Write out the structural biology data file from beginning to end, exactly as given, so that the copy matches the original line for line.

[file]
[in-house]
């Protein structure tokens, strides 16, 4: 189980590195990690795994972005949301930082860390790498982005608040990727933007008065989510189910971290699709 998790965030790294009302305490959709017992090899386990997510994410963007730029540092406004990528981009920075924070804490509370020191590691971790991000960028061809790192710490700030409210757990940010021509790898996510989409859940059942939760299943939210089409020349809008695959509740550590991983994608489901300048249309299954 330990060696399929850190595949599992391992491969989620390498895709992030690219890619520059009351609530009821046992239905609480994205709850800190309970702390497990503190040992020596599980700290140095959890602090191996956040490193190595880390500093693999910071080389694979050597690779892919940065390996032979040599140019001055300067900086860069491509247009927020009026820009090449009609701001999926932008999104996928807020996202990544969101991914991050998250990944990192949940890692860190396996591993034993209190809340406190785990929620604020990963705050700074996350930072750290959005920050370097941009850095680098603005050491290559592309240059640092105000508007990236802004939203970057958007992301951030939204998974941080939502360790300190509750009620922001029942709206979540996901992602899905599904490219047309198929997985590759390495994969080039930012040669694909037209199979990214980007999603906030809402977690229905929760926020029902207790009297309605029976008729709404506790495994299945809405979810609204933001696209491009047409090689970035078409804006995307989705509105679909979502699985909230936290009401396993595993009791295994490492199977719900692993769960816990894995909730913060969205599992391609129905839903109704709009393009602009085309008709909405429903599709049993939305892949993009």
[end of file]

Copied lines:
[in-house]
């Protein structure tokens, strides 16, 4: 189980590195990690795994972005949301930082860390790498982005608040990727933007008065989510189910971290699709 998790965030790294009302305490959709017992090899386990997510994410963007730029540092406004990528981009920075924070804490509370020191590691971790991000960028061809790192710490700030409210757990940010021509790898996510989409859940059942939760299943939210089409020349809008695959509740550590991983994608489901300048249309299954 330990060696399929850190595949599992391992491969989620390498895709992030690219890619520059009351609530009821046992239905609480994205709850800190309970702390497990503190040992020596599980700290140095959890602090191996956040490193190595880390500093693999910071080389694979050597690779892919940065390996032979040599140019001055300067900086860069491509247009927020009026820009090449009609701001999926932008999104996928807020996202990544969101991914991050998250990944990192949940890692860190396996591993034993209190809340406190785990929620604020990963705050700074996350930072750290959005920050370097941009850095680098603005050491290559592309240059640092105000508007990236802004939203970057958007992301951030939204998974941080939502360790300190509750009620922001029942709206979540996901992602899905599904490219047309198929997985590759390495994969080039930012040669694909037209199979990214980007999603906030809402977690229905929760926020029902207790009297309605029976008729709404506790495994299945809405979810609204933001696209491009047409090689970035078409804006995307989705509105679909979502699985909230936290009401396993595993009791295994490492199977719900692993769960816990894995909730913060969205599992391609129905839903109704709009393009602009085309008709909405429903599709049993939305892949993009």